‘We prefer their company’
- Black and British: A Forgotten History by David Olusoga
Pan Macmillan, 624 pp, £25.00, November 2016, ISBN 978 1 4472 9973 8
In the early 1990s, the historian Gretchen Gerzina went to a London bookshop looking for a copy of Peter Fryer’s Staying Power: The History of Black People in Britain (1984). When she asked the shop assistant for help she was told ‘Madam, there were no black people in England before 1945.’ In fact, as David Olusoga’s remarkable book shows, people racialised as black have been in Britain for more than two thousand years. During the third century, North African Roman soldiers formed part of the occupation of the British Isles: ‘Aurelian Moors’ were stationed at Aballava at the west end of Hadrian’s Wall, near the Solway Firth. In the fourth century a number of people with North African ancestry seem to have lived in York, including a woman now known as Ivory Bangle Lady, who was buried in a sarcophagus together with bangles made of Whitby jet and African ivory. The remains of a nearly complete skeleton found in a box labelled ‘Beachy Head’ in Eastbourne Museum were recently identified as belonging to a woman from sub-Saharan Africa. This woman, who was alive between 125 and 245 CE, is the first known black Briton.
By the 1500s there were more than three hundred black people living in Britain. Many had been on Iberian slave-trading ships headed for the Americas that were seized by English or Scottish privateers. Most of them worked as servants in London or in southern port towns. John Blanke was a trumpeter who performed at court. In 1509 he was present at the funeral of Henry VII and performed at Henry VIII’s coronation. Two years later he performed in the celebrations heralding the birth of Prince Henry, the longed-for son of Henry VIII and Catherine of Aragon, who survived for only ten days. Blanke got married, probably to an English woman, a year after that. He is the first black Briton for whom we have a contemporary likeness – he is depicted in the 1511 Westminster Tournament Roll, an illustrated manuscript – but his absence from the many representations of Henry VIII’s court is telling.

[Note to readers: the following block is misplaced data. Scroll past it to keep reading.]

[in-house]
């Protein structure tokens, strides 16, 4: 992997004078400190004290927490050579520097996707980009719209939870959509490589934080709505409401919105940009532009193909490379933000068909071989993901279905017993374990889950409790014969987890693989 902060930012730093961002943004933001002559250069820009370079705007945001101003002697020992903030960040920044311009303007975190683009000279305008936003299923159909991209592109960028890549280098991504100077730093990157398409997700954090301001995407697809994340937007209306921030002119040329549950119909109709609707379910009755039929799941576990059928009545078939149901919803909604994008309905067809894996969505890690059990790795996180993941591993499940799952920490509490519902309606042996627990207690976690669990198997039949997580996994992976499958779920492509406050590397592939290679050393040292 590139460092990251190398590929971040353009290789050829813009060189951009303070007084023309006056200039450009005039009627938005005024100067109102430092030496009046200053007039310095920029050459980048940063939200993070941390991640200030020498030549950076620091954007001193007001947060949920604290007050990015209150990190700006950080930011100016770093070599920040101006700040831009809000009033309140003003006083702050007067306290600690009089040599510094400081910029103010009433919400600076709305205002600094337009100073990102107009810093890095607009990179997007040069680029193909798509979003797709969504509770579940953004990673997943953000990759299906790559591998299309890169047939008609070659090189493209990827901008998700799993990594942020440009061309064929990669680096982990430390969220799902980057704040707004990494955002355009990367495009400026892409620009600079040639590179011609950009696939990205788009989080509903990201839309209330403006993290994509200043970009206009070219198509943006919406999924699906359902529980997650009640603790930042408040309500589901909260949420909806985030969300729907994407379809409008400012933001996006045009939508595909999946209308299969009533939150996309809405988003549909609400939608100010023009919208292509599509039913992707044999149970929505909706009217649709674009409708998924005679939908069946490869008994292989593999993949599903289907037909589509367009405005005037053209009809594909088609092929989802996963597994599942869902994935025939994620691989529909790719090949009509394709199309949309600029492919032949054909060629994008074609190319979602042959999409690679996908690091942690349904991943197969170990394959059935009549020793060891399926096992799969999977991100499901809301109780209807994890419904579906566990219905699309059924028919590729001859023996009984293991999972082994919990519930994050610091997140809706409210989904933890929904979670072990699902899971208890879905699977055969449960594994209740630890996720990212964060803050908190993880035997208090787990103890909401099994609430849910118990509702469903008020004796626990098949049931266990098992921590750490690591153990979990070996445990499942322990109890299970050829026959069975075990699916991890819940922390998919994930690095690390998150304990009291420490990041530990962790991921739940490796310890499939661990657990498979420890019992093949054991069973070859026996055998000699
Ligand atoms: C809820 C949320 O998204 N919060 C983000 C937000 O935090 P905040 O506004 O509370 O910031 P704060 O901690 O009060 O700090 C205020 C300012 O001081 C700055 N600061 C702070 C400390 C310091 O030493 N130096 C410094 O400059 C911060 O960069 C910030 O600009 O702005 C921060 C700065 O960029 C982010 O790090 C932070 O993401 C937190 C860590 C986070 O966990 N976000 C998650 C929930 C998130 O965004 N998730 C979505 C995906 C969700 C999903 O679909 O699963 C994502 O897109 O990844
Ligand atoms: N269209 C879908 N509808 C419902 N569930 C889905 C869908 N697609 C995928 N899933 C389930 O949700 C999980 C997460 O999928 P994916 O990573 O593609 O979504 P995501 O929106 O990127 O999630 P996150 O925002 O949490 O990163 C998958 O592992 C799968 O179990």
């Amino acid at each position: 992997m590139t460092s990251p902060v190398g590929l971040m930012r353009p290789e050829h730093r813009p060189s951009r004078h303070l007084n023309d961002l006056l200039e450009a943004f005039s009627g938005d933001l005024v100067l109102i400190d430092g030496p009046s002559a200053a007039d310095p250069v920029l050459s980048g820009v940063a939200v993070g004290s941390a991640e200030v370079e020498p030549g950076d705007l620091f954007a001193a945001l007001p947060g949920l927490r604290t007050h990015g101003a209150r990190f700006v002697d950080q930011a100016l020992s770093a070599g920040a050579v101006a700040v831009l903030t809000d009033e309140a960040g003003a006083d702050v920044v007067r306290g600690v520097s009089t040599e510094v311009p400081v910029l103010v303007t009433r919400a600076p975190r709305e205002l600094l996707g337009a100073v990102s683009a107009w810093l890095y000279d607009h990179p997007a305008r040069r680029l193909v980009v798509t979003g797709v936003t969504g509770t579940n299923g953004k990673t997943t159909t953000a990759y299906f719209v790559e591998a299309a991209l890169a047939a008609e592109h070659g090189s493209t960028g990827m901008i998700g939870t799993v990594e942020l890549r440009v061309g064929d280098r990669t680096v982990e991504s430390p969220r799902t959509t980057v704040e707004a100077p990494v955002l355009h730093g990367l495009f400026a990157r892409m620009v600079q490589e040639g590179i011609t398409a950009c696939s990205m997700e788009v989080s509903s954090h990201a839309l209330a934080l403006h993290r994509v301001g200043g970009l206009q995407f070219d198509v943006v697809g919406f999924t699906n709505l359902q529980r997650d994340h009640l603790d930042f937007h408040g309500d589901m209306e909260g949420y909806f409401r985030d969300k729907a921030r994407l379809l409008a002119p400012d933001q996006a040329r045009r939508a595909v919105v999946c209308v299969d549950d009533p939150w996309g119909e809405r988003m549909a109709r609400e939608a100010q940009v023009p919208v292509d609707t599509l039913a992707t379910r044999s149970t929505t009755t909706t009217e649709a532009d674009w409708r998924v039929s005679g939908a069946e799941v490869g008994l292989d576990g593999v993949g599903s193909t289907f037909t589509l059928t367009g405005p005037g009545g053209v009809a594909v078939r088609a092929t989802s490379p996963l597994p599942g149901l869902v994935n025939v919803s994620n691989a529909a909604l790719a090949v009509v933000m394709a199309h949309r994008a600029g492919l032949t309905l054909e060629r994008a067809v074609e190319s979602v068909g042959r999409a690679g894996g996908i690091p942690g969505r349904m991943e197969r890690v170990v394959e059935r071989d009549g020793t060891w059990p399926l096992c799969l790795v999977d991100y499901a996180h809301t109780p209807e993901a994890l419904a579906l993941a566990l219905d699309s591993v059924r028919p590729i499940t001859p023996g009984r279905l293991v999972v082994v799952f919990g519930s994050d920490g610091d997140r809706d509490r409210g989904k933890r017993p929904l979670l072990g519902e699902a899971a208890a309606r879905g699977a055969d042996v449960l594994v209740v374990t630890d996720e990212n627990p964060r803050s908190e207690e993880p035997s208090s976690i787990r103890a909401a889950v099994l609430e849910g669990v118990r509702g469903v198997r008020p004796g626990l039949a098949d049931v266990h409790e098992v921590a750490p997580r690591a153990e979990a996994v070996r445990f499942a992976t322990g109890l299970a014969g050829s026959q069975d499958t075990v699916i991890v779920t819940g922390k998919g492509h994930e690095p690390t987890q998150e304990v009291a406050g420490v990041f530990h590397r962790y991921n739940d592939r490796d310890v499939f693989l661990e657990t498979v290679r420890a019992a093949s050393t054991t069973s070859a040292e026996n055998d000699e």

Two hundred years later, the black population of Georgian Britain was made up of sailors, street-sellers, servants and slaves. Its size was estimated at between three and forty thousand by contemporaries; historians have put the figure at around ten or fifteen thousand. Most of them, still, lived in London, and they were overwhelmingly male – men were preferred by buyers in the Atlantic slave trade. Nelson’s fleet included 18 men born in Africa and 123 born in the West Indies, seven of whom served on HMS Victory. Newspapers advertised slaves for sale and carried notices from owners seeking the return of runaways. Some fugitive slaves were lucky enough to find work but others drifted into poverty and remained vulnerable to capture and forced transportation to plantations in the New World. Two ex-slaves, Ottobah Cugoano and Olaudah Equiano, made literary careers for themselves by writing bestselling abolitionist works about their experiences. Their social mobility was made possible by a rare combination of circumstances: they were both educated and free.
Many black men married white Englishwomen. Diatribes against intermarriage appeared, written by men such as the plantation owner Edward Long. This shouldn’t be taken as clear proof of widespread hostility to interracial couples. Their descendants also intermarried and assimilated; within a few generations, many identified as white. This explains, at least in part, the less visible black presence in 19th-century Britain. Many Britons probably have a black ancestor without knowing it.
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